“Some of the best times we have are on the bus rides, 10 hours out to Bismark or out to Rapid City. We have a lot of fun on the bus and kind of enjoy that,” Skjefte said.

                                                                                      - Joey Denton, intern, Athletic Communications



Sunday, April 7, 2013

Behind the Scenes: Dan Rickbeil

Dan Rickbeil is in his seventh year as Minnesota State equipment manager

For Minnesota State Athletics, game days start early and end late for Dan Rickbeil and his staff.

Making sure that everyone looks good and and everything's working properly is a full-time job for the Maverick equipment manager and and his army of student workers. Getting prepared for a home game takes a lot of time and effort from the equipment room and the Worthington, Minn., native does his job with equal parts elbow grease, comedic give-and-take and mechanical know how.

MavBlog took a few moments to do a Q & A with one of MSU's most integral pieces to the puzzle.

Please tell us a little about your background. Where did you grow up, where'd you go to school, what sports did you play, etc.
Rickbeil says: "I grew up and graduated high school in Worthington, Minn. I played hockey, football, golf, and also did a lot of waterskiing and downhill skiing. I went to college here at MSU."

Tell us about your family.
Rickbeil says: "
I have been married to my beautiful wife Angie for almost eight years. We have three amazing children - Eliana is five and ready for kindergarten, Claira is three and loving preschool and Kian is 1½ and loves playing with and teasing his big sisters. I also have three brothers and three sisters. My younger sister, Anne, played hockey here at MSU.

What did you do prior to becoming the Head Equipment Manager at Minnesota State?
Rickbeil says: "
I was a golf course superintendent at Red Lodge Mountain Resort in beautiful Red Lodge, Montana."

In general, what does your job entail?
Rickbeil says:  "
Ordering, issuing, fitting, inventorying, repairing and laundering equipment and uniforms. Setting up fields, courts and locker rooms for game day.  It’s not equipment management, it’s preparing athletes to succeed."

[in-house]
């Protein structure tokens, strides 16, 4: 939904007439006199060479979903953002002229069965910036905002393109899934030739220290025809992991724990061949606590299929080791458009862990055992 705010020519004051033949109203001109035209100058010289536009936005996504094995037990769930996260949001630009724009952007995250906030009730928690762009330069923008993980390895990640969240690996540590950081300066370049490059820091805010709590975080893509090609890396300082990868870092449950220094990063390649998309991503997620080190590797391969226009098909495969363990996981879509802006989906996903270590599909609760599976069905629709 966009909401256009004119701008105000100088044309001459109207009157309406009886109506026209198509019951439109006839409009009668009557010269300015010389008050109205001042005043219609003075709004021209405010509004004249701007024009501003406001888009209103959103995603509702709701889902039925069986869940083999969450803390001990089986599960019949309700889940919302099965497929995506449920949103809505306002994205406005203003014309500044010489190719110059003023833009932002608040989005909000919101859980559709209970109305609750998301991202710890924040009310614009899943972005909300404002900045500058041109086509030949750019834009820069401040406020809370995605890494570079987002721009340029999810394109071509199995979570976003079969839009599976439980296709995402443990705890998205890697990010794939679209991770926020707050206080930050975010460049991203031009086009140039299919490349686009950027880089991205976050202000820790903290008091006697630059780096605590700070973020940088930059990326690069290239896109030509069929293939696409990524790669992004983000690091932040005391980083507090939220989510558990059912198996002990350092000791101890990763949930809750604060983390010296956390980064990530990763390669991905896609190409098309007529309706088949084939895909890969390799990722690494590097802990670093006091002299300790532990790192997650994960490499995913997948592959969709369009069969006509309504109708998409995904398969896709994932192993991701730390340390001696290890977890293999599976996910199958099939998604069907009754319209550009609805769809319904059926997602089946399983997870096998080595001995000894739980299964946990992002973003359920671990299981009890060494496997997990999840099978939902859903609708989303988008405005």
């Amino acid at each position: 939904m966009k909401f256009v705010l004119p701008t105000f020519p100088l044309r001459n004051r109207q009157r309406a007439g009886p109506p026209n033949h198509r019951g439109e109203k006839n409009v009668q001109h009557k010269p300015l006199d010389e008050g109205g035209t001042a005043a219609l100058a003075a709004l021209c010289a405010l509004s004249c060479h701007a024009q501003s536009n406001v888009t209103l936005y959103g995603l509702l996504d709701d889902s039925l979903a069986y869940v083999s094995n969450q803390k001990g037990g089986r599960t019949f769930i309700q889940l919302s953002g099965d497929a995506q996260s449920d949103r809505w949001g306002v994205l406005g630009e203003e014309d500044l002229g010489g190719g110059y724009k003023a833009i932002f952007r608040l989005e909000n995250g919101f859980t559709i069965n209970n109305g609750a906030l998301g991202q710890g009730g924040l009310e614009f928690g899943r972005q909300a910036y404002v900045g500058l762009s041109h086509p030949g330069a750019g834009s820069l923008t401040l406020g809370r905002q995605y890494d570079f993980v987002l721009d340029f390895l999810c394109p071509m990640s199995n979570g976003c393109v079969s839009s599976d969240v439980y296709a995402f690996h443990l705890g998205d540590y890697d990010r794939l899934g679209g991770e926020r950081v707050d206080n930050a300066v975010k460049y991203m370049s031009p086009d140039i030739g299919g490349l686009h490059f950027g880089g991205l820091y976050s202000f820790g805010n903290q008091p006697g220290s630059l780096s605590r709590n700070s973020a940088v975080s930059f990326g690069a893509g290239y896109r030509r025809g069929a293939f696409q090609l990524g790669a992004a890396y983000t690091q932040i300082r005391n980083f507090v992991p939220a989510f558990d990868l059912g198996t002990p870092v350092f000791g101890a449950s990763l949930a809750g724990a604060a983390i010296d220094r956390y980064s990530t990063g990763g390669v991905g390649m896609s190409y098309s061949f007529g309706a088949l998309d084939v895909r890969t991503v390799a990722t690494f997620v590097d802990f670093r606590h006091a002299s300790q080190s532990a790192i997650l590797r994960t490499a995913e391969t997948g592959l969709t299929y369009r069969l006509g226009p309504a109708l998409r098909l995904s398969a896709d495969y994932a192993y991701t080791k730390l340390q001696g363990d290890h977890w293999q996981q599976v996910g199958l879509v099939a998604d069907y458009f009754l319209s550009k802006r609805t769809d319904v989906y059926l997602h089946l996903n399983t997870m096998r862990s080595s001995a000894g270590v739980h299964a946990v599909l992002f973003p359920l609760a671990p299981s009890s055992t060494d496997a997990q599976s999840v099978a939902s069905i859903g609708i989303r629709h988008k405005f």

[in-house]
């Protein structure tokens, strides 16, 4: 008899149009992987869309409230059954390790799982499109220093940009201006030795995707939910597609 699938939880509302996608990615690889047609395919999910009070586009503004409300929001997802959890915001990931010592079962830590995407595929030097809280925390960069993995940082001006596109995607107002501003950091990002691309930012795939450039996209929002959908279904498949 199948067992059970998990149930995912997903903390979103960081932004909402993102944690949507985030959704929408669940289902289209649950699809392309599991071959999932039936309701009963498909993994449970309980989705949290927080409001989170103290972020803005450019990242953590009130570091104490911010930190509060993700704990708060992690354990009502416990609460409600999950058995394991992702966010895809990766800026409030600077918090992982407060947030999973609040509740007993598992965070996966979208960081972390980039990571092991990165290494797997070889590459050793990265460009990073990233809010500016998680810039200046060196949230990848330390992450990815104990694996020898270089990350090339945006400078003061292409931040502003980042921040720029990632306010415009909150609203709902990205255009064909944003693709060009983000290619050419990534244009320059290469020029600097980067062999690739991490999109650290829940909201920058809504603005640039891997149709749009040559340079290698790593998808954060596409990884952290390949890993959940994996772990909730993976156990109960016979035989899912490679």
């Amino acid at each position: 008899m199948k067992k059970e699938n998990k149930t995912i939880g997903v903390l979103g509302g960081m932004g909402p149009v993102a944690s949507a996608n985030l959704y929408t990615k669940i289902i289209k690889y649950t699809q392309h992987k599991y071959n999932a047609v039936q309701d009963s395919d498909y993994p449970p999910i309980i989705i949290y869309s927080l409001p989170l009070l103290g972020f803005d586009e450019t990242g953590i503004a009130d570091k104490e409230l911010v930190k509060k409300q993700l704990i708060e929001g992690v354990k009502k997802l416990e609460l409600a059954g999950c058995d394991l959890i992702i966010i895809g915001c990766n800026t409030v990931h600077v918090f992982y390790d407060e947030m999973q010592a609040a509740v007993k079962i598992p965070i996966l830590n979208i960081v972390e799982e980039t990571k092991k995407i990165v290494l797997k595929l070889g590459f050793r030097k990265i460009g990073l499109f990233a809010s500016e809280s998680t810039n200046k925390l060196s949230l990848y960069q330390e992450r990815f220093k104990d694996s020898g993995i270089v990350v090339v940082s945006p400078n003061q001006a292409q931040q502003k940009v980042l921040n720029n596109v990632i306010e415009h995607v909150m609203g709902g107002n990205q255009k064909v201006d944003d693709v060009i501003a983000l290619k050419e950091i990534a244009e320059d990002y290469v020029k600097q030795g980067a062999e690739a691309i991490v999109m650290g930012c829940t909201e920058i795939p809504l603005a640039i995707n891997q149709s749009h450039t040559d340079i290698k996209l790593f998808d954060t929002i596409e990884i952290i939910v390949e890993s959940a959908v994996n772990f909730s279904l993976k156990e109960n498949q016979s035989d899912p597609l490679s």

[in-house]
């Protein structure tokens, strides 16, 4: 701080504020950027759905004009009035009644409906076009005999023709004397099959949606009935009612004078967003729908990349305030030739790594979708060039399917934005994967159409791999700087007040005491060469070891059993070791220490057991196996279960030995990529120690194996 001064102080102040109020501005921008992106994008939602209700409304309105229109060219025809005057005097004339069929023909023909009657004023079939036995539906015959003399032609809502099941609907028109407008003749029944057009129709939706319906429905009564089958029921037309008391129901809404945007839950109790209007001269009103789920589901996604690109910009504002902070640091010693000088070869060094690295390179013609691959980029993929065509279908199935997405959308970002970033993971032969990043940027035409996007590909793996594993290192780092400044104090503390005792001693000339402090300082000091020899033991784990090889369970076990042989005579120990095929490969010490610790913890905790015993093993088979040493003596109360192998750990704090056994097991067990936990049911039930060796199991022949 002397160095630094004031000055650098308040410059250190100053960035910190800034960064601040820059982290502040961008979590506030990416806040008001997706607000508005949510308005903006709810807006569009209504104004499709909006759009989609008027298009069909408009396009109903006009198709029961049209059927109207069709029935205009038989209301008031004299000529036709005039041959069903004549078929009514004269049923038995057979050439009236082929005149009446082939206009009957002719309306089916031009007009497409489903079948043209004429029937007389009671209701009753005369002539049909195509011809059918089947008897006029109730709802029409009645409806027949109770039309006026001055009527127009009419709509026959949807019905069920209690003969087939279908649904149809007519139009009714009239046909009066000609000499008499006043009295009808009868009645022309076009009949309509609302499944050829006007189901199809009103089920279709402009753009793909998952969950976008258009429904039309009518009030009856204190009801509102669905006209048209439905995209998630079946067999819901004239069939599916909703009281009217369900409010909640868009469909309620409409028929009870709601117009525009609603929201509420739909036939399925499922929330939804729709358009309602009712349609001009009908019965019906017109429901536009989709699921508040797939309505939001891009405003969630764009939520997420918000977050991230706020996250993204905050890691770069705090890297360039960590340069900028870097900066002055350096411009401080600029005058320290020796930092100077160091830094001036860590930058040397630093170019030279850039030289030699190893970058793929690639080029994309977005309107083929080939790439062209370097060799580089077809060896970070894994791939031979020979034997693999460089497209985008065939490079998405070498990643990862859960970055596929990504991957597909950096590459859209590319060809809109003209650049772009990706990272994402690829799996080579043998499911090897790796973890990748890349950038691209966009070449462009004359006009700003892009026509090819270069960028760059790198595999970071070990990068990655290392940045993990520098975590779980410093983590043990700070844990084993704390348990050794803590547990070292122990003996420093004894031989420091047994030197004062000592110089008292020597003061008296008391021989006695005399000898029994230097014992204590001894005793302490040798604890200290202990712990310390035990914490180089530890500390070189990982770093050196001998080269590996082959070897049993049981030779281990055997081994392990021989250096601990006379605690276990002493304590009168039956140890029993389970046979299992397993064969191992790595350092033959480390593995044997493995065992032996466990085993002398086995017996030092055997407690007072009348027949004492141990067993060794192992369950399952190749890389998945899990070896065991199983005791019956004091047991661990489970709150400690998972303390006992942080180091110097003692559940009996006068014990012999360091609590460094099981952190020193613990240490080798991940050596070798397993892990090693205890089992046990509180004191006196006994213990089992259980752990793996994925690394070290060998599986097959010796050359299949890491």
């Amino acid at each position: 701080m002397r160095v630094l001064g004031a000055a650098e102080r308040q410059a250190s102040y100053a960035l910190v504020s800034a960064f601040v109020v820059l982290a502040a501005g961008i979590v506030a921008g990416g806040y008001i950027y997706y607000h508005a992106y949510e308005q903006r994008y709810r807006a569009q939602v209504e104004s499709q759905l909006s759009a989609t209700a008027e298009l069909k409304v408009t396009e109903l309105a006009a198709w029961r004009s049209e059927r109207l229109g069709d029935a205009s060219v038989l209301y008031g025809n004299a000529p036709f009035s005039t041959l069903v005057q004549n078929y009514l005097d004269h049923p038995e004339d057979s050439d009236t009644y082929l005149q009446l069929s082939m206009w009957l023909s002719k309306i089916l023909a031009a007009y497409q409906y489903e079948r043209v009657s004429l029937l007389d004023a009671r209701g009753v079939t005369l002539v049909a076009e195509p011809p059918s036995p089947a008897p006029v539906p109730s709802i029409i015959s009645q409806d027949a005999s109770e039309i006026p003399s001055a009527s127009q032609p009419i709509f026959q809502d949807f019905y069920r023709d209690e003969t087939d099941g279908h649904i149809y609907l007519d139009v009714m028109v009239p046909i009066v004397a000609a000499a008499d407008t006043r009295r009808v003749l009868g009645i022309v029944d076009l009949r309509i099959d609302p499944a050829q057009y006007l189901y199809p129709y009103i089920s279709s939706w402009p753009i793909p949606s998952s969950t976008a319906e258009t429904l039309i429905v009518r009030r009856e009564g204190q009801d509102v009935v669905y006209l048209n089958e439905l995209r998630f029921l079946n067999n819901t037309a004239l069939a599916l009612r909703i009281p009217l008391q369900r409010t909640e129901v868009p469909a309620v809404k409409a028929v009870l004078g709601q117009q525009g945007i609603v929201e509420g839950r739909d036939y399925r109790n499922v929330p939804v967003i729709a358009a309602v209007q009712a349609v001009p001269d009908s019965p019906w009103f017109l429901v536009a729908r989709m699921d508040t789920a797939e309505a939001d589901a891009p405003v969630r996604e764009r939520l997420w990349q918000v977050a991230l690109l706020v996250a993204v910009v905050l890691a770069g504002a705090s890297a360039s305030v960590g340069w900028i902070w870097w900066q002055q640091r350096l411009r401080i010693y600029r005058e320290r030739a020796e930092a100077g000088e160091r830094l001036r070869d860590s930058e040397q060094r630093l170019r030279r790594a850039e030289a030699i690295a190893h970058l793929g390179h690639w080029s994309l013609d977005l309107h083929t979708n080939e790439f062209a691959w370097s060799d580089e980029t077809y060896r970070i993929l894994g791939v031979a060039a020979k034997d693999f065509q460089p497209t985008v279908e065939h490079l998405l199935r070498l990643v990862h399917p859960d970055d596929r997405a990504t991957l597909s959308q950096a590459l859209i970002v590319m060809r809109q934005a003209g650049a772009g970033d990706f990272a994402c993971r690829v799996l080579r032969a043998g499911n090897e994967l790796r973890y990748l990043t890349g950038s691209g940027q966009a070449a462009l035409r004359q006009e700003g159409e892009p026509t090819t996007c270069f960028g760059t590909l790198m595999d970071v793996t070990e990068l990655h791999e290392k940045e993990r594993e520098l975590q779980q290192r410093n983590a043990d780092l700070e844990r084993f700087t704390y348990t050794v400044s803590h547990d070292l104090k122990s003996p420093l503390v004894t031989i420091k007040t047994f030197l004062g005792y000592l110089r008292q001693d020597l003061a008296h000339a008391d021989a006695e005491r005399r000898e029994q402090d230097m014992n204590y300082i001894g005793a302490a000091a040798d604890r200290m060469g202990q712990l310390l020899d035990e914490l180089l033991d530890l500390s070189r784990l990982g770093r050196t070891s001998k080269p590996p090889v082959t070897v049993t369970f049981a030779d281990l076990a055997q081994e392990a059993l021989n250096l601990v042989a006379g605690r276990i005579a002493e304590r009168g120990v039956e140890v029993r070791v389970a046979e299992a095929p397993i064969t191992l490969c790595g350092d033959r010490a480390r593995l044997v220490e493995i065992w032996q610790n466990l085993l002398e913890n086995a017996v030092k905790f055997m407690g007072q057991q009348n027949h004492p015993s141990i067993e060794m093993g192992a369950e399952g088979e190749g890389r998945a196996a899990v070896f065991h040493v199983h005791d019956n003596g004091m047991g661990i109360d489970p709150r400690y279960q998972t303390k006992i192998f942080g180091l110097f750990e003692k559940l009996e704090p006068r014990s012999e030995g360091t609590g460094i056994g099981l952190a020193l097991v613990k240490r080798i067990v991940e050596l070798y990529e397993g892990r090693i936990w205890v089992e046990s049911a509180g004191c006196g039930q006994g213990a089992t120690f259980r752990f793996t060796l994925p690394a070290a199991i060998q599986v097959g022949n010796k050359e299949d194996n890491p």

What's the best part of your job?
Rickbeil says: "W
orking with great people and helping athletes succeed."

What's the worst part of your job?
Rickbeil says: "P
oor communication and last minute “EMERGENCIES”.

Do you think there's any misconceptions about being an equipment manager?

Rickbeil says:  "S
ome think that all I do is laundry, they don’t see or appreciate the behind the scenes things or long hours. I have heard a coach in the past say that I work a “thankless job.” The only time it is thankless is when people don’t see or appreciate what we do. Slowly, I think that more and more actually understand what I do and they would have to do if we did not have an equipment manager. Though there are many that do understand and appreciate all that we do and the time that we put in."

Who's got the biggest feet in the athletic department?
Rickbeil says: "
Staff: Chris Brunkhorst, Strength & Conditioning Size 15
Athlete: Michael Bernarde, Football size 17."

Any funny stories about requests from coaches or student athletes?

Rickbeil says: "
Steve Robinson, one of our football players, tried to tell me on a Saturday morning in Duluth that someone got under the bus and stole his helmet. He had me going until he came back and said they took his pants too. Figured out pretty quick then that he had forgotten them in his locker back at home."

Any tips on getting a grass stain out of a pair of baseball pants?

Rickbeil says:
"Right water temp and right chemicals. Don’t dry it until the stain is out."

If someone wanted to be an equipment manager, what advice would you give them?

Rickbeil says: "G
et involved early and be ready to work extremely long and odd hours."
Thanks Dan!  It's great to be a Maverick!